Skip to main content
main-content

13.02.2019 | Original Communication | Ausgabe 4/2019

Journal of Neurology 4/2019

Dietary and lifestyle factors in multiple sclerosis progression: results from a 5-year longitudinal MRI study

Zeitschrift:
Journal of Neurology > Ausgabe 4/2019
Autoren:
Dejan Jakimovski, Bianca Weinstock-Guttman, Sirin Gandhi, Yi Guan, Jesper Hagemeier, Deepa P. Ramasamy, Tom A. Fuchs, Richard W. Browne, Niels Bergsland, Michael G. Dwyer, Murali Ramanathan, Robert Zivadinov
Wichtige Hinweise

Electronic supplementary material

The online version of this article (https://​doi.​org/​10.​1007/​s00415-019-09208-0) contains supplementary material, which is available to authorized users.

Abstract

Background

Evidence regarding the role, if any, of dietary and lifestyle factors in the pathogenesis of multiple sclerosis (MS) is poorly understood.

Objective

To assess the effect of lifestyle-based risk factors linked to cardiovascular disease (CVD) on clinical and MRI-derived MS outcomes.

Methods

The study enrolled 175 MS or clinically isolated syndrome (CIS) patients and 42 age- and sex-matched healthy controls (HCs) who were longitudinally followed for 5.5 years. The 20-year CVD risk was calculated by Healthy Heart Score (HHS) prediction model which includes age, smoking, body mass index, dietary intake, exercise, and alcohol consumption. Baseline and follow-up MRI scans were obtained and cross-sectional and longitudinal changes of T2-lesion volume (LV), whole brain volume (WBV), white matter volume (WMV), gray matter volume (GMV), and lateral ventricular volume (LVV) were calculated.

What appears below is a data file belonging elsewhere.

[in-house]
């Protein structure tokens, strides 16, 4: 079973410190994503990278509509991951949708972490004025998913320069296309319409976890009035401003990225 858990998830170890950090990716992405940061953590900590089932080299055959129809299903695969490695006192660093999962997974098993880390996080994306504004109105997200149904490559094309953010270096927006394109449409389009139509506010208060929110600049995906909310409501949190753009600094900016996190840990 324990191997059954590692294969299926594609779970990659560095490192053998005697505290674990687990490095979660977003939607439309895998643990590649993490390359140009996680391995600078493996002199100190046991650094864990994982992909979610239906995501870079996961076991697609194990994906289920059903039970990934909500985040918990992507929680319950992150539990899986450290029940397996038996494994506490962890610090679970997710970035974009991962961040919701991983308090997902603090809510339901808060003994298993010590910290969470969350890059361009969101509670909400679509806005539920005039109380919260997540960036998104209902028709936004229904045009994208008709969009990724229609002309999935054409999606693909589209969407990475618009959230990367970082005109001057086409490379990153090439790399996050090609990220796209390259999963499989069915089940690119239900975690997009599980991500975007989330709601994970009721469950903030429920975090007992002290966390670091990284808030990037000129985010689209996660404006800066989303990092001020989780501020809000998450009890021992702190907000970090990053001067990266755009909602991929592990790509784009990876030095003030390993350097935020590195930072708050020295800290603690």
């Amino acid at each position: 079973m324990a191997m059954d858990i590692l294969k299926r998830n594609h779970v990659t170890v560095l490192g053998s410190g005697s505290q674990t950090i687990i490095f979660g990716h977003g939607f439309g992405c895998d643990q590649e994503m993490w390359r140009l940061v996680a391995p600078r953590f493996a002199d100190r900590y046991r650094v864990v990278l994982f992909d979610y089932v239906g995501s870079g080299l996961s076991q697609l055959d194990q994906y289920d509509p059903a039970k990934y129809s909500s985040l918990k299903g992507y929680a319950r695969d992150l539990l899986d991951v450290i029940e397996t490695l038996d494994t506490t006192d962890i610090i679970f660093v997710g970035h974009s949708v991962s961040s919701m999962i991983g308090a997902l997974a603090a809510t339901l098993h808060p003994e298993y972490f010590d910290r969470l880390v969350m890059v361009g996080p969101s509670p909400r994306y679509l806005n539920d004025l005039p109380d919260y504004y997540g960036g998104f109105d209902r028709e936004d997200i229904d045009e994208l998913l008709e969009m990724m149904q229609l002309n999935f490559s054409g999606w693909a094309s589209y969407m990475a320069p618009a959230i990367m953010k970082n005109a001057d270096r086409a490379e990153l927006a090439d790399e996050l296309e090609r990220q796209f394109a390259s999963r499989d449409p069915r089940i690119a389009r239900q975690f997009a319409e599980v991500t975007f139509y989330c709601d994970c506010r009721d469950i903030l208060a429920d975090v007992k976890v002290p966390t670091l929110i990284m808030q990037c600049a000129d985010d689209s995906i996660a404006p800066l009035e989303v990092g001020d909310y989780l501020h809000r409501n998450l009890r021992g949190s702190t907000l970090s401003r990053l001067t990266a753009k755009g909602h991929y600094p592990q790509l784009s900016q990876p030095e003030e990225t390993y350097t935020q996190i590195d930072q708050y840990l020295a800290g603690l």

Results

After correcting for disease duration, the baseline HHS values of the MS group were associated with baseline GMV (rs = − 0.20, p = 0.01), and longitudinal LVV change (rs = 0.19, p = 0.01). The association with LVV remained significant after adjusting for baseline LVV volumes (rs = 0.2, p = 0.008) in MS patients. The diet component of the HHS was associated with the 5-year T2-LV accrual (rs = − 0.191, p = 0.04) in MS. In the HC group, the HHS was associated with LVV (rs = 0.58, p < 0.001), GMV (rs = − 0.57, p < 0.001), WBV (rs = − 0.55, p = 0.001), T2-LV (rs = 0.41, p = 0.027), and WMV (rs = − 0.38, p = 0.042). Additionally, the HC HHS was associated with the 5-year change in LVV (rs = 0.54, p = 0.001) and in WBV (rs = − 0.45, p = 0.011).

Conclusion

Lifestyle risk factors contribute to accelerated central brain atrophy in MS patients, whereas unhealthier diet is associated with MS lesion accrual. Despite the lower overall effect when compared to HCs, lifestyle-based modifications may still provide a beneficial effect on reducing brain atrophy in MS patients.

Bitte loggen Sie sich ein, um Zugang zu diesem Inhalt zu erhalten

★ PREMIUM-INHALT
e.Med Interdisziplinär

Mit e.Med Interdisziplinär erhalten Sie Zugang zu allen CME-Fortbildungen und Fachzeitschriften auf SpringerMedizin.de.

Jetzt e.Med zum Sonderpreis bestellen!

Sichern Sie sich jetzt Ihr e.Med-Abo und sparen Sie 50 %!

Weitere Produktempfehlungen anzeigen
Zusatzmaterial
Literatur
Über diesen Artikel

Weitere Artikel der Ausgabe 4/2019

Journal of Neurology 4/2019 Zur Ausgabe
  1. Sie können e.Med Neurologie & Psychiatrie 14 Tage kostenlos testen (keine Print-Zeitschrift enthalten). Der Test läuft automatisch und formlos aus. Es kann nur einmal getestet werden.

  2. Sie können e.Med Neurologie 14 Tage kostenlos testen (keine Print-Zeitschrift enthalten). Der Test läuft automatisch und formlos aus. Es kann nur einmal getestet werden.